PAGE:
In the broadband era, personal computers and personal digital assistants (PDA) are not the only types of terminal for accessing the Internet. Since the advent of higher-speed networks, manufacturers have been developing various broadband terminals, which are thus far being used by only a minority of subscribers. Examples include video game consoles, Internet television (TV) appliances, set-top boxes (STB) and home servers.

In Japan, the Ministry of Public Management, Home Affairs, Posts and Telecommunications’ (MPHPT) latest annual random sample survey concluded that there were 3.64 million people who accessed the Internet either from their game console or from a television set in 2002, although the precise number of units in use is not known. Internet TVs started to emerge in 1999 in Japan, but the products available at the time did not attract many consumers. However, technology has evolved since then and the user interface has also improved substantially while prices have fallen.

Sony's Airboard was one of the first products and it provided a state-of-the-art wireless video device at the time of launch. Improvements added over the past three years culminated in the IDT-LF3 version, which was released in January 2003. Airboard was created as a wireless Internet tablet rather than as audiovisual equipment.

Compliant with the IEEE 802.11b “Wi-Fi” standard, it can be connected to the Internet at up to 11 Mbit/s. The device can be used almost anywhere (within a 30-metre radius) in the home or garden and even in the bathroom (with a protective cover). One can watch TV as well as capturing video images of choice from the programmes one watches for printing or sending on as e-mail attachments. The battery life is currently quite short, but with improvements expected in the near future, devices like these will certainly change the way an increasing number of people use video information.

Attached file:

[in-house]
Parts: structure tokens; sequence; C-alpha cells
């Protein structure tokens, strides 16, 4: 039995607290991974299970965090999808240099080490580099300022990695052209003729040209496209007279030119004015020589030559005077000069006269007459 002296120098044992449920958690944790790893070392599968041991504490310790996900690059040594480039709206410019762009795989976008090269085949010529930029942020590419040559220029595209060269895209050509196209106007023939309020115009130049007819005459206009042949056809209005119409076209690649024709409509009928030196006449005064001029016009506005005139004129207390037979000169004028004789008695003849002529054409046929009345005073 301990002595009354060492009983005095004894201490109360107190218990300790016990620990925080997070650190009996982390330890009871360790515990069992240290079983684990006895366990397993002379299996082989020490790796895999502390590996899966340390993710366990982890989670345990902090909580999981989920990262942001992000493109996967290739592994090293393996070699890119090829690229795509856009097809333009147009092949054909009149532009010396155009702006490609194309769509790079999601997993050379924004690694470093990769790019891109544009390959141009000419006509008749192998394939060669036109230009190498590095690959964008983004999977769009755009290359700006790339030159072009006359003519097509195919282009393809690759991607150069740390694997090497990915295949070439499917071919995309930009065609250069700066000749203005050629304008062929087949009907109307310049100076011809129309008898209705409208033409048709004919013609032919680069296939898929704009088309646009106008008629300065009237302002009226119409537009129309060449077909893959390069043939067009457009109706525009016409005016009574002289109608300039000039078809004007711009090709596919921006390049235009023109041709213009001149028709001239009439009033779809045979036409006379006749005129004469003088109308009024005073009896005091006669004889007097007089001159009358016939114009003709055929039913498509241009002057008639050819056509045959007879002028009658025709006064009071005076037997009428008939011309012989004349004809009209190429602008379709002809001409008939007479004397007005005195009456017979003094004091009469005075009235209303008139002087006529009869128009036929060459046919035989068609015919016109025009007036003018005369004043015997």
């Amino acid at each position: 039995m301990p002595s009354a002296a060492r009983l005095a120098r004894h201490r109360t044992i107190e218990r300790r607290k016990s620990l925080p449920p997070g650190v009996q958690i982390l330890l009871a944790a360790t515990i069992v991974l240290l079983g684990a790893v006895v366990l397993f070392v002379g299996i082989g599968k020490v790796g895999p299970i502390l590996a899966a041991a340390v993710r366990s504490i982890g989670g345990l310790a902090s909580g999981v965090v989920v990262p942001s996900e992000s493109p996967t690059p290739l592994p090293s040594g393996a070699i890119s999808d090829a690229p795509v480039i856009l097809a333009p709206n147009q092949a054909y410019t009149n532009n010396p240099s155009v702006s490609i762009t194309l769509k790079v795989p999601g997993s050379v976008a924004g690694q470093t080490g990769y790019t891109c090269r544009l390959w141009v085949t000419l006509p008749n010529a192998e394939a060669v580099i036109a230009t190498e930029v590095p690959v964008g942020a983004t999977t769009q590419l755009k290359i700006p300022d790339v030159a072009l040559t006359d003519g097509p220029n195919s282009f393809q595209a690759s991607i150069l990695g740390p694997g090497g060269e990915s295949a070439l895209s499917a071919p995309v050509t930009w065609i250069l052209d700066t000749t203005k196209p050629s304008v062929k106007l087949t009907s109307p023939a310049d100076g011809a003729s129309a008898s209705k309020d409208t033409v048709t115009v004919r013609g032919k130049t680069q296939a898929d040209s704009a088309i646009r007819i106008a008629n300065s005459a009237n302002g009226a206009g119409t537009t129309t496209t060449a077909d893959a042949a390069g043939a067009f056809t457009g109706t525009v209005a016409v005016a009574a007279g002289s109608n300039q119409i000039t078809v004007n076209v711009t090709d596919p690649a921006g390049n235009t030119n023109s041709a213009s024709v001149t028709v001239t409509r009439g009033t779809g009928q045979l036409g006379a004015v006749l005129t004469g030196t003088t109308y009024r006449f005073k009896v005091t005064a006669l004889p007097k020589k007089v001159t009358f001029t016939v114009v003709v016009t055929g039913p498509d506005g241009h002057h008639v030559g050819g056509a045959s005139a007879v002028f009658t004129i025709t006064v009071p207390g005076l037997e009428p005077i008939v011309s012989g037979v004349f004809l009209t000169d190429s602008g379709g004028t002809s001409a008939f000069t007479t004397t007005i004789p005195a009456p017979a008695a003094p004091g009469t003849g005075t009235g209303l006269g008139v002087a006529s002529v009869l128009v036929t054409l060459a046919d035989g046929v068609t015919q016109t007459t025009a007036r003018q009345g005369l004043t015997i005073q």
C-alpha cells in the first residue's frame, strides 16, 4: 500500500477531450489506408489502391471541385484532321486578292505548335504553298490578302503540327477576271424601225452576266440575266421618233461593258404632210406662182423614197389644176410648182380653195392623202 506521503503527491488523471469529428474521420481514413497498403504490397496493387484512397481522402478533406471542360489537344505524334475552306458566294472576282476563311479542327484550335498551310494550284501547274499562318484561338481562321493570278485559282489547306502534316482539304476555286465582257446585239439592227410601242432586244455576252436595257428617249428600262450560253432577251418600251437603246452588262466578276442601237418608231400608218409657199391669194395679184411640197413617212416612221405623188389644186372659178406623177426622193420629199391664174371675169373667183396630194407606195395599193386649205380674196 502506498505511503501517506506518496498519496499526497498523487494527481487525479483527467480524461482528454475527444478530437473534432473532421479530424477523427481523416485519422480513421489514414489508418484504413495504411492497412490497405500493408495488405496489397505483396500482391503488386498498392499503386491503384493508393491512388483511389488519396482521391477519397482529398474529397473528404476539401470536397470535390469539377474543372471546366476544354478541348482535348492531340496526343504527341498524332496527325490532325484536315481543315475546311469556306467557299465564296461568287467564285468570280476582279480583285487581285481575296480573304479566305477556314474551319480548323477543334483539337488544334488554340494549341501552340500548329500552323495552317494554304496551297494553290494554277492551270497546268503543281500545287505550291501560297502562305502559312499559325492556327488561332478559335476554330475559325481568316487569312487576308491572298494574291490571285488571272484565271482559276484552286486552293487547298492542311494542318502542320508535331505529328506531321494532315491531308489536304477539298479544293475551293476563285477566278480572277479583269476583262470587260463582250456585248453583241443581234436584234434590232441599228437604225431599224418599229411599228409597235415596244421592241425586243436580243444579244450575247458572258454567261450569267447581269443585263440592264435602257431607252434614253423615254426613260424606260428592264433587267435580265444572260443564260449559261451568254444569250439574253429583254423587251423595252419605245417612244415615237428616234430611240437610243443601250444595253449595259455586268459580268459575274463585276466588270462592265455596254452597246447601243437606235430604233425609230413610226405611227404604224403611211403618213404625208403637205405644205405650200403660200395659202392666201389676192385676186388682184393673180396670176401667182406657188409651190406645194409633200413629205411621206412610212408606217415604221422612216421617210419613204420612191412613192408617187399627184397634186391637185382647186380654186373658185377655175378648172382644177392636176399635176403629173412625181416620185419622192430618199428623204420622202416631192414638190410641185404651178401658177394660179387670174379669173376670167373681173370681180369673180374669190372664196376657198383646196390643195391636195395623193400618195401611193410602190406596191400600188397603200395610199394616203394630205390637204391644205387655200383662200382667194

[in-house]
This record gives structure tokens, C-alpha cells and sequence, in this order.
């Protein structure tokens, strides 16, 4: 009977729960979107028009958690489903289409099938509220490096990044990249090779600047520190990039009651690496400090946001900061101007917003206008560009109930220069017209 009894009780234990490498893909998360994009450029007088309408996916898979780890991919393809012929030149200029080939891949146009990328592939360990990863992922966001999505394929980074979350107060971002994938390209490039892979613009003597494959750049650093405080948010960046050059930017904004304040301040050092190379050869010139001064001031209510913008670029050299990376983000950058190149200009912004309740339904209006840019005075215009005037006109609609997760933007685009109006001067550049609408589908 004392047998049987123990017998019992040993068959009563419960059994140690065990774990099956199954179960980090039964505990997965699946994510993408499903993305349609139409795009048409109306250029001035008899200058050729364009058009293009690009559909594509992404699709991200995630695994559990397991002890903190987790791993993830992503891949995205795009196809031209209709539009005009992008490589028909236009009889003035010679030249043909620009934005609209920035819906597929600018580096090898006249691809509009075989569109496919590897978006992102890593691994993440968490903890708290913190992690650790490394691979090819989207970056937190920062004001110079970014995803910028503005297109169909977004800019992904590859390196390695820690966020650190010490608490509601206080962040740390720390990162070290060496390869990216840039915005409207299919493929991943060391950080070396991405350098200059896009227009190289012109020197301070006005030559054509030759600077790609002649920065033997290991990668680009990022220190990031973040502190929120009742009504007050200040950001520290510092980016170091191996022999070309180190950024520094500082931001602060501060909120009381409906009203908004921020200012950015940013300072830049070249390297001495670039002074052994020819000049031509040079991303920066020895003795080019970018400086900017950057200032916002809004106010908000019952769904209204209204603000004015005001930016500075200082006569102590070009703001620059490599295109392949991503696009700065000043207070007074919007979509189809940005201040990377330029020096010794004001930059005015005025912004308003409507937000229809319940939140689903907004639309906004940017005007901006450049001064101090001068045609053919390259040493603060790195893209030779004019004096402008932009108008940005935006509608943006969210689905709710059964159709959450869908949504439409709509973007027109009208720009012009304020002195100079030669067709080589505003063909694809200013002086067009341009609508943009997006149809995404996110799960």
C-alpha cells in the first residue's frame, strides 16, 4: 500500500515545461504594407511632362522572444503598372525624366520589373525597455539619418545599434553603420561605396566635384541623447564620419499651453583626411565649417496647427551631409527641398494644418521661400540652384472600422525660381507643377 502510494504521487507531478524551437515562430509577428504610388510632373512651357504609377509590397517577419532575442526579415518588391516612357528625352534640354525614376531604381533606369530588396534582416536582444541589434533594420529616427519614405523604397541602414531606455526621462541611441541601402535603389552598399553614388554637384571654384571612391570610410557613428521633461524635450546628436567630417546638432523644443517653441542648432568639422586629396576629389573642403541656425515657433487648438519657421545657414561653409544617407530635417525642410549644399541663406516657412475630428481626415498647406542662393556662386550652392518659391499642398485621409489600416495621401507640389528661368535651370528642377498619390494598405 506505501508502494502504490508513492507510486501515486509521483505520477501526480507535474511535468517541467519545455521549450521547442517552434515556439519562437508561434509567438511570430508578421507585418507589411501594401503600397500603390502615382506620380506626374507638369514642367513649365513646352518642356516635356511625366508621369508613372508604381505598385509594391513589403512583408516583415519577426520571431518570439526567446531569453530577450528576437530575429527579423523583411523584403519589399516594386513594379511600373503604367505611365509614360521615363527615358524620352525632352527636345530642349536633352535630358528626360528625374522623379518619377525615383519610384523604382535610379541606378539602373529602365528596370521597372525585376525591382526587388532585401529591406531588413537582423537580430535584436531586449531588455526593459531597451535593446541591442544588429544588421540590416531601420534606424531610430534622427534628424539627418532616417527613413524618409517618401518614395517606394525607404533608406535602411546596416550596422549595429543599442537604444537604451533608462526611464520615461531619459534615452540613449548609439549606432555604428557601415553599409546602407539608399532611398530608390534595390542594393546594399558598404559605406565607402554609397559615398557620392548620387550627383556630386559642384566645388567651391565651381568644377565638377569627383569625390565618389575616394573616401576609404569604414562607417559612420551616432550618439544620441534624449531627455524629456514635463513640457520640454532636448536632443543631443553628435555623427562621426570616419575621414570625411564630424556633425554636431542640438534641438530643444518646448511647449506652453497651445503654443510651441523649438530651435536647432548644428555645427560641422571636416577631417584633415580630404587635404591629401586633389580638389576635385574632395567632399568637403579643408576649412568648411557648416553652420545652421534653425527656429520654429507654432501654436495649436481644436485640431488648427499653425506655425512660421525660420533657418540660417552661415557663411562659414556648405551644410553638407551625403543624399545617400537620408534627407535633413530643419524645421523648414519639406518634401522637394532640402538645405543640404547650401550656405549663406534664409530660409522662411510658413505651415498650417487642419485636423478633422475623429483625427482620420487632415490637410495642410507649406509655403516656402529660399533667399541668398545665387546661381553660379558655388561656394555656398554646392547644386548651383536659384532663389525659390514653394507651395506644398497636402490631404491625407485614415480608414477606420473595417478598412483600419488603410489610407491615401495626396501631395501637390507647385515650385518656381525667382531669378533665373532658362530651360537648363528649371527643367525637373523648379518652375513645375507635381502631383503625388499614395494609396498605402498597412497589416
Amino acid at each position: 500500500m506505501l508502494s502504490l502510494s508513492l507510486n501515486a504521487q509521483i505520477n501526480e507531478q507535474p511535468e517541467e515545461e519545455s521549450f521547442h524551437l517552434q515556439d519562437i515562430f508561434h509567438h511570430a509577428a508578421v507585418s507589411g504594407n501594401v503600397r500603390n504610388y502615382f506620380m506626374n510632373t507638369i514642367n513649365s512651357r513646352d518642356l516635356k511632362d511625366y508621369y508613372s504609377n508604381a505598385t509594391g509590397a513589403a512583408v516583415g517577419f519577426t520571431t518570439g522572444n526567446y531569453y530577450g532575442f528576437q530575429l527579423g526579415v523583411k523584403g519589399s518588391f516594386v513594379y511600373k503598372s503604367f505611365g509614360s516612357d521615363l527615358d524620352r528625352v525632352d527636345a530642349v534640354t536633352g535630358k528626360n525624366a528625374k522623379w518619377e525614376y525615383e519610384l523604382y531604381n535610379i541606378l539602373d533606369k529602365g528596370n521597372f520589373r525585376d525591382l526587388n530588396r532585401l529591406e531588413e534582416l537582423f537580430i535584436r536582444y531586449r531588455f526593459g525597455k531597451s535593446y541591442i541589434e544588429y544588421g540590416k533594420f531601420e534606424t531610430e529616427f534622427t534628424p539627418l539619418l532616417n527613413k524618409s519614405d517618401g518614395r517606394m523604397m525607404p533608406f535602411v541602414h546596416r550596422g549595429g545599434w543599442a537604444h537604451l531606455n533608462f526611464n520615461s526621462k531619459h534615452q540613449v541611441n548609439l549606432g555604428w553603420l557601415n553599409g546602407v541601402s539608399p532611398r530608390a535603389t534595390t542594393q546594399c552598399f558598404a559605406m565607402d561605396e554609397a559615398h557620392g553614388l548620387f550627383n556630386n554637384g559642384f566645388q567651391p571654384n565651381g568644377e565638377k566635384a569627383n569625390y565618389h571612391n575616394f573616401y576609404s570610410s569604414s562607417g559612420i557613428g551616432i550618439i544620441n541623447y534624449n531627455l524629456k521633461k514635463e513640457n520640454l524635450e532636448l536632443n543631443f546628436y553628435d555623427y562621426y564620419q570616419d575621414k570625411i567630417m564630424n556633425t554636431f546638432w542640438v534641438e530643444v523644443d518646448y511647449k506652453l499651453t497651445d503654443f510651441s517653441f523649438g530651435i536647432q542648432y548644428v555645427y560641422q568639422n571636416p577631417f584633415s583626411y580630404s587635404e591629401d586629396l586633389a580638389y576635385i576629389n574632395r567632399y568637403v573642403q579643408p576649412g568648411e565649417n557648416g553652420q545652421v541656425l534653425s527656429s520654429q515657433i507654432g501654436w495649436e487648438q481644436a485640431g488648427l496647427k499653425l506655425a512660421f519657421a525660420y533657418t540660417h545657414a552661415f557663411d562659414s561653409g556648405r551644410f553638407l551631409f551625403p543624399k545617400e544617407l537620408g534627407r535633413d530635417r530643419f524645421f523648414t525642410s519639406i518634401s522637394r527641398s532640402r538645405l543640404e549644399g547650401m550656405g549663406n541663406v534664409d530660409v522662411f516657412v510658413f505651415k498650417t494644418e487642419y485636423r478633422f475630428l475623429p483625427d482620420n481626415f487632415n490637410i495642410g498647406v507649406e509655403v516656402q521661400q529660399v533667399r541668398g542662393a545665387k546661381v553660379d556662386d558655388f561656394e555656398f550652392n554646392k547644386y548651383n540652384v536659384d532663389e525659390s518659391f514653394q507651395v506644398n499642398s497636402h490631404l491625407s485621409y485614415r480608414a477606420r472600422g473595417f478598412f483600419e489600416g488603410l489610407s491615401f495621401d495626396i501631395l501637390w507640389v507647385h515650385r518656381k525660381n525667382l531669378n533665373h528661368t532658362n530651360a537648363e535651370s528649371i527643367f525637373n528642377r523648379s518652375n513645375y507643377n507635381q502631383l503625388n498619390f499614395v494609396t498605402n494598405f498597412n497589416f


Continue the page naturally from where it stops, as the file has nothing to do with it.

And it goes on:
An STB is defined as a device that is connected to a TV, permitting access to various content, including pay-per-view. Although there are many possible uses, STBs can also be used for broadband content distribution. Broadband subscribers can watch broadband video programmes on their TV with an STB. In Japan, BB Cable TV, for example, offers STBs to its subscribers as does the fibre-to-the-home (FTTH) service provider, Bbit-Japan. One of the main benefits to subscribers with STB is that they can enjoy higher quality video than those with only a PC.

A new development in 2002 was the emergence of home servers, comprising an integrated PC, DVD, TV, etc. Sharp’s Personal server (named HG-01S), launched in February 2003, is one example. It can interconnect a PC, mobile phone, TV, and other appliances. This device even enables the user to access their home network when absent from home, for example by setting the video timer via their mobile phone or watching recorded TV programmes on their PC.

Source: ITU case study on Broadband in Japan, at:



Relevant links

ITU Country Case Studies on Broadband

 ITU Workshop on Promoting Broadband  

ICT Success Stories 

World Intellectual Property Organization (WIPO)

Visions of the Information Society: Intellectual Capital in the Information Society [PDF]

Kazaa Media Desktop

Netvigator Broadband Services, Hong Kong

Live Radio on the Internet  

Opportunities and barriers to the use of broadband in education, Broadband Stakeholders Group [PDF]